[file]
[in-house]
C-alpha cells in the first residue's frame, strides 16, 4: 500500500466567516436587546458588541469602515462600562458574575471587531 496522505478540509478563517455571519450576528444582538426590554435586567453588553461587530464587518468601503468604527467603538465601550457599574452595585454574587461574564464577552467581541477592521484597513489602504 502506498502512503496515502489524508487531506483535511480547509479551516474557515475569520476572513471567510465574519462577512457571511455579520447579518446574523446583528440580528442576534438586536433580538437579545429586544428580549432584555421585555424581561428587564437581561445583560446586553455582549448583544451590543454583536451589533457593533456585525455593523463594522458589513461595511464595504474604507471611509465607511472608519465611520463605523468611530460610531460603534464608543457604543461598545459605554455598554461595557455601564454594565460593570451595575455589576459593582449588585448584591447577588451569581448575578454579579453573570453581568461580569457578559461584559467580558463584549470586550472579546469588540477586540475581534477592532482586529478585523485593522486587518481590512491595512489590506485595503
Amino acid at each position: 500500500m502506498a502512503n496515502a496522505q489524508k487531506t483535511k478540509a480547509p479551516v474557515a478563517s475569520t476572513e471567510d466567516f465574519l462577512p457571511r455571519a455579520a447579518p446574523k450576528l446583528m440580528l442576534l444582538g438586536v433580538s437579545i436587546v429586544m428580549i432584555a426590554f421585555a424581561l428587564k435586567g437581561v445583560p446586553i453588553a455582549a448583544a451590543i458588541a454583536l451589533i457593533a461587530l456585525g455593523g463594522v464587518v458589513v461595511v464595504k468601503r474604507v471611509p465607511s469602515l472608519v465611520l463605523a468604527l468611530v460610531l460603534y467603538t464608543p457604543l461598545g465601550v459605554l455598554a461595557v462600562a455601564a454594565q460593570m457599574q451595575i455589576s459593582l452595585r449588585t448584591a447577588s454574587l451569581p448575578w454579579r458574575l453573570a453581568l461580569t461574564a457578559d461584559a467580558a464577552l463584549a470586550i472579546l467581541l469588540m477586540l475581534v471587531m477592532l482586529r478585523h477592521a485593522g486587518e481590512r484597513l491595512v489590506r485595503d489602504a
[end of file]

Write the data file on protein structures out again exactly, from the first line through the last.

[in-house]
C-alpha cells in the first residue's frame, strides 16, 4: 500500500466567516436587546458588541469602515462600562458574575471587531 496522505478540509478563517455571519450576528444582538426590554435586567453588553461587530464587518468601503468604527467603538465601550457599574452595585454574587461574564464577552467581541477592521484597513489602504 502506498502512503496515502489524508487531506483535511480547509479551516474557515475569520476572513471567510465574519462577512457571511455579520447579518446574523446583528440580528442576534438586536433580538437579545429586544428580549432584555421585555424581561428587564437581561445583560446586553455582549448583544451590543454583536451589533457593533456585525455593523463594522458589513461595511464595504474604507471611509465607511472608519465611520463605523468611530460610531460603534464608543457604543461598545459605554455598554461595557455601564454594565460593570451595575455589576459593582449588585448584591447577588451569581448575578454579579453573570453581568461580569457578559461584559467580558463584549470586550472579546469588540477586540475581534477592532482586529478585523485593522486587518481590512491595512489590506485595503
Amino acid at each position: 500500500m502506498a502512503n496515502a496522505q489524508k487531506t483535511k478540509a480547509p479551516v474557515a478563517s475569520t476572513e471567510d466567516f465574519l462577512p457571511r455571519a455579520a447579518p446574523k450576528l446583528m440580528l442576534l444582538g438586536v433580538s437579545i436587546v429586544m428580549i432584555a426590554f421585555a424581561l428587564k435586567g437581561v445583560p446586553i453588553a455582549a448583544a451590543i458588541a454583536l451589533i457593533a461587530l456585525g455593523g463594522v464587518v458589513v461595511v464595504k468601503r474604507v471611509p465607511s469602515l472608519v465611520l463605523a468604527l468611530v460610531l460603534y467603538t464608543p457604543l461598545g465601550v459605554l455598554a461595557v462600562a455601564a454594565q460593570m457599574q451595575i455589576s459593582l452595585r449588585t448584591a447577588s454574587l451569581p448575578w454579579r458574575l453573570a453581568l461580569t461574564a457578559d461584559a467580558a464577552l463584549a470586550i472579546l467581541l469588540m477586540l475581534v471587531m477592532l482586529r478585523h477592521a485593522g486587518e481590512r484597513l491595512v489590506r485595503d489602504a